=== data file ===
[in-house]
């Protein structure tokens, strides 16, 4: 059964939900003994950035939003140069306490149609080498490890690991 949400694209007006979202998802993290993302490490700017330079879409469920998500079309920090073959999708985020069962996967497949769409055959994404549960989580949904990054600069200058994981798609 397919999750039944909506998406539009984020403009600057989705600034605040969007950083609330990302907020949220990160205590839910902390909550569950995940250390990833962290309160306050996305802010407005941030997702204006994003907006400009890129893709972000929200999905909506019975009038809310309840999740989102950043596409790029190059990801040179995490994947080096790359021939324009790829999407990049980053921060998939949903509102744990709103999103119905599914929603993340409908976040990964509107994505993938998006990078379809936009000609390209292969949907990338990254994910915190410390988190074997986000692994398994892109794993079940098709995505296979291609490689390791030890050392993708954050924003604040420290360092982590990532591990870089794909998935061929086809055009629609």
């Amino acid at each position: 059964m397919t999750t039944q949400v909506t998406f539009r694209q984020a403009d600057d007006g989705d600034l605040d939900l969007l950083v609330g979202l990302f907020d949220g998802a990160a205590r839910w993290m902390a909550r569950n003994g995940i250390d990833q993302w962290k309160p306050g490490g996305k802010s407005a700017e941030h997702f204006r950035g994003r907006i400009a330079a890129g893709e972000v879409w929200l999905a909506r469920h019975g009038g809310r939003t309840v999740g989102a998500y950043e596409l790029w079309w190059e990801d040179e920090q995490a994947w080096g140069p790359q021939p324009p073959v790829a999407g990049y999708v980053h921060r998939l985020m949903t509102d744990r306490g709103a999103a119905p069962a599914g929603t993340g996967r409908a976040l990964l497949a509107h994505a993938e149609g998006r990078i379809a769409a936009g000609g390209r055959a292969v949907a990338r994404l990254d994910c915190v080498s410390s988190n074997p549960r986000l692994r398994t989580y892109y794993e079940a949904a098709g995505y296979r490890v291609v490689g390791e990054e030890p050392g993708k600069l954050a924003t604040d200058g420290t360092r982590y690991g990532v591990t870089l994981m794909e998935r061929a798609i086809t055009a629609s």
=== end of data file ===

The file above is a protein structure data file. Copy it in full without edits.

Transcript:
[in-house]
């Protein structure tokens, strides 16, 4: 059964939900003994950035939003140069306490149609080498490890690991 949400694209007006979202998802993290993302490490700017330079879409469920998500079309920090073959999708985020069962996967497949769409055959994404549960989580949904990054600069200058994981798609 397919999750039944909506998406539009984020403009600057989705600034605040969007950083609330990302907020949220990160205590839910902390909550569950995940250390990833962290309160306050996305802010407005941030997702204006994003907006400009890129893709972000929200999905909506019975009038809310309840999740989102950043596409790029190059990801040179995490994947080096790359021939324009790829999407990049980053921060998939949903509102744990709103999103119905599914929603993340409908976040990964509107994505993938998006990078379809936009000609390209292969949907990338990254994910915190410390988190074997986000692994398994892109794993079940098709995505296979291609490689390791030890050392993708954050924003604040420290360092982590990532591990870089794909998935061929086809055009629609």
């Amino acid at each position: 059964m397919t999750t039944q949400v909506t998406f539009r694209q984020a403009d600057d007006g989705d600034l605040d939900l969007l950083v609330g979202l990302f907020d949220g998802a990160a205590r839910w993290m902390a909550r569950n003994g995940i250390d990833q993302w962290k309160p306050g490490g996305k802010s407005a700017e941030h997702f204006r950035g994003r907006i400009a330079a890129g893709e972000v879409w929200l999905a909506r469920h019975g009038g809310r939003t309840v999740g989102a998500y950043e596409l790029w079309w190059e990801d040179e920090q995490a994947w080096g140069p790359q021939p324009p073959v790829a999407g990049y999708v980053h921060r998939l985020m949903t509102d744990r306490g709103a999103a119905p069962a599914g929603t993340g996967r409908a976040l990964l497949a509107h994505a993938e149609g998006r990078i379809a769409a936009g000609g390209r055959a292969v949907a990338r994404l990254d994910c915190v080498s410390s988190n074997p549960r986000l692994r398994t989580y892109y794993e079940a949904a098709g995505y296979r490890v291609v490689g390791e990054e030890p050392g993708k600069l954050a924003t604040d200058g420290t360092r982590y690991g990532v591990t870089l994981m794909e998935r061929a798609i086809t055009a629609s």